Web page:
A mark can quickly devolve from fanciful and arbitrary to generic if not properly protected. For example, “escalator” and “aspirin” are both generic terms that were once registered trademarks. The owners of these marks failed to properly protect the marks and to reinforce their brand’s connection with the product. In addition, they failed to sue other companies for using their marks. This resulted in “genericide,” when a protected mark becomes generic for its goods or services over time. In order to avoid trademark genericide, trademark owners (and their attorneys) must police the marks in their portfolio marks and enforce their trademark rights. For more about genericide, check out Josh Jarvis and Tish Berard’s recorded content from Alt Legal Connect 2020.
Letters of Protest
Anyone who thinks there is a good reason why another mark should not register can write a letter of protest. Common grounds for writing a letter of protest include: the mark is confusingly similar to a registered mark, the mark falsely suggests a connection with someone else’s brand, or the mark is descriptive. Attorneys must carefully monitor applied-for marks and the Official Gazette for published marks in order to determine whether a mark in a newly-filed application conflicts with marks on their portfolios. The attorney should submit a letter of protest as soon as possible after an application has been filed or within 30 days of the mark’s publication in the Official Gazette. This can be a difficult, manual, and cumbersome process which is why Alt Legal developed its novel §2(d) Trademark Watch. Any time an examining attorney finds that an applied-for mark is confusingly similar to any of the marks on your docket, you will receive an email notification, allowing you to take swift action by way of a Letter of Protest or other means. To learn more about Alt Legal’s §2(d) Trademark Watch, click here. For a step-by-step plan for handling notifications from Alt Legal’s §2(d) Trademark Watch so that you can effectively respond to potential infringement, click here. Also, check out our webinar about how make best use of Alt Legal’s §2(d) Trademark Watch: 2(D)iscover Potential Infringement: Using Alt Legal’s §2(d) Watch Effectively.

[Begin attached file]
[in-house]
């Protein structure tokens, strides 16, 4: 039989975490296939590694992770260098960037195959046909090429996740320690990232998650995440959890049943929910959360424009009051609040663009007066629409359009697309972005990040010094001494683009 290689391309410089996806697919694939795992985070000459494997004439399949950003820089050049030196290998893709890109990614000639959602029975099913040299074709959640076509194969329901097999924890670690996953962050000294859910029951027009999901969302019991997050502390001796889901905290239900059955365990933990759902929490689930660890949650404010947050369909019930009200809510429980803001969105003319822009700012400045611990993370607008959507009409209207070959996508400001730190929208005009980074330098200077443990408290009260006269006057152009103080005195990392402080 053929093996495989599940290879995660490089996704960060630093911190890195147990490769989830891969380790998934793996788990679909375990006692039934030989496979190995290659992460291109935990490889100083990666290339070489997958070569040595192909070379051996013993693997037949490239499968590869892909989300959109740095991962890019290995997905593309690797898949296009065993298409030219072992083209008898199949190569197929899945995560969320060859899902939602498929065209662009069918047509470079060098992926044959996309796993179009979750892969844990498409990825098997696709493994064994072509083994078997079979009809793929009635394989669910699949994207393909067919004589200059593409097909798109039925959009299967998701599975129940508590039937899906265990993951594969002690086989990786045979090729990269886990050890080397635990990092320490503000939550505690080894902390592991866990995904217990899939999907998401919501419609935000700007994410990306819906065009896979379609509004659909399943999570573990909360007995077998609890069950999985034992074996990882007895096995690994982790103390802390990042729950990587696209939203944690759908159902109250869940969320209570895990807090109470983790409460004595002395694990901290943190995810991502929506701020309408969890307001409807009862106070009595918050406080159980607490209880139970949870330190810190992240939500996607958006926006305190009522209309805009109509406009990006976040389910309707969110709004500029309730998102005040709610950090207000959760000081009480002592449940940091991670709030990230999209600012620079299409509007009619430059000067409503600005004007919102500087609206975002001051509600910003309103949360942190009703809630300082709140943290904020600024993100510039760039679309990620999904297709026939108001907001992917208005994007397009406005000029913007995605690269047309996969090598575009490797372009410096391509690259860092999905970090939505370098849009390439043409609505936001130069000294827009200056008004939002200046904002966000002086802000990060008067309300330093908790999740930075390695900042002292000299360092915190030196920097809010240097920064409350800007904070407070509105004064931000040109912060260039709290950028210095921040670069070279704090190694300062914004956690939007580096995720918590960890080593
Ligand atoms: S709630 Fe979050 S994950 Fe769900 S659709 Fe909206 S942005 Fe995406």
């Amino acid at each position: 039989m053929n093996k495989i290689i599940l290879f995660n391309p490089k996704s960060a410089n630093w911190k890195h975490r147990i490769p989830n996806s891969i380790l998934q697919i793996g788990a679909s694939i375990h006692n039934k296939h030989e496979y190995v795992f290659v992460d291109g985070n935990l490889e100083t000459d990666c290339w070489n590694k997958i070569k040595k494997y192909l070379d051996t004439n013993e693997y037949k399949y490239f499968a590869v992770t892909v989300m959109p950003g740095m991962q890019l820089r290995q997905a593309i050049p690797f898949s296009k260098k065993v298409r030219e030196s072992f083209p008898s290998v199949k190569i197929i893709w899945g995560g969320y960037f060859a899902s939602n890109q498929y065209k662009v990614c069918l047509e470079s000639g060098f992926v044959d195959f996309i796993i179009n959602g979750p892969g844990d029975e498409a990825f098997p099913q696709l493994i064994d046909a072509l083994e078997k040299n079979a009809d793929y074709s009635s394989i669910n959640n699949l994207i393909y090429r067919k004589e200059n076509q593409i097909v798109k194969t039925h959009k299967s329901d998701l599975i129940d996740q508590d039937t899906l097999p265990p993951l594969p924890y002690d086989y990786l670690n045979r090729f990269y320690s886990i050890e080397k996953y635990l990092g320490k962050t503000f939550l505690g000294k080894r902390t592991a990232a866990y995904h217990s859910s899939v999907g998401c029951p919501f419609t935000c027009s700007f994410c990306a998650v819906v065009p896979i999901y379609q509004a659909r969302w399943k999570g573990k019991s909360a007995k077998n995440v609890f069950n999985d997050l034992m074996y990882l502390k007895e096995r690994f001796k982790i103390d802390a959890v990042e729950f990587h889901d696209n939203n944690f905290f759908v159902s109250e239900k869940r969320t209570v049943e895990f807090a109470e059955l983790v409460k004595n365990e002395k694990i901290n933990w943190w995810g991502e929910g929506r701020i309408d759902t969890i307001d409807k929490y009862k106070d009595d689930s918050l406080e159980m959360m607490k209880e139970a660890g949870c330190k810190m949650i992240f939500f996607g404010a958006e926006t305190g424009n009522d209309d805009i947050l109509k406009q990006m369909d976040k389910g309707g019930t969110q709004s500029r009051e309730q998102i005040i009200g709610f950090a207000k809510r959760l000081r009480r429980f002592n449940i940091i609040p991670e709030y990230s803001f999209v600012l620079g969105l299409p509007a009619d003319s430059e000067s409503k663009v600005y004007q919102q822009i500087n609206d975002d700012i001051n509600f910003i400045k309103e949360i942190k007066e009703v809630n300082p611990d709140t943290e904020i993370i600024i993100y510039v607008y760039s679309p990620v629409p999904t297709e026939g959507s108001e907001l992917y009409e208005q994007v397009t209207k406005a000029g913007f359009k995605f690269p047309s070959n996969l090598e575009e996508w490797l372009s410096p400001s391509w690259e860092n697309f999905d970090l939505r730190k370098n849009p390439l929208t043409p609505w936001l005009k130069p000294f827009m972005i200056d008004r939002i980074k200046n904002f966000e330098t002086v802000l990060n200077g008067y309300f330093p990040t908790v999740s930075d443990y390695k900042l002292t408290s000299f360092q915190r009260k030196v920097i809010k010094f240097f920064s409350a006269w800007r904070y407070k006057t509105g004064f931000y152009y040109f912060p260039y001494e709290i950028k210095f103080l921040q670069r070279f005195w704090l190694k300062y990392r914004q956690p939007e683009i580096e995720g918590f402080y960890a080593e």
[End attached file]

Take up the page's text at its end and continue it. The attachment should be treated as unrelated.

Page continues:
U.S. Counsel Requirement
Attorneys who sign off on an office action response become counsel of the entire application. However, it is possible to withdraw as attorney of record by filling out the TEAS Attorney Withdrawal Form on the USPTO website.
As of August 2019, U.S. Counsel is required for all foreign domiciled and foreign registered applications. This requirement is meant to increase USPTO customer compliance with U.S. trademark law, improve the accuracy of trademark submissions, and safeguard the integrity of the U.S. trademark register.
While there are many steps and possible hurdles to overcome after filing a trademark application, the process need not to be intimidating! By adhering to all deadlines and satisfactorily responding to any office actions or requests for additional information from the USPTO, marks can be successfully registered. Once a mark has registered, it is essential to maintain the registration by filing appropriate declarations and renewals. Additionally, attorneys must monitor the registered mark to protect it against infringement and/or genericide.
If you have questions or need further information about any of the topics discussed in this eBook, or if you would like to set up docketing for your new or existing IP practice, please visit altlegal.com or schedule a call to learn more.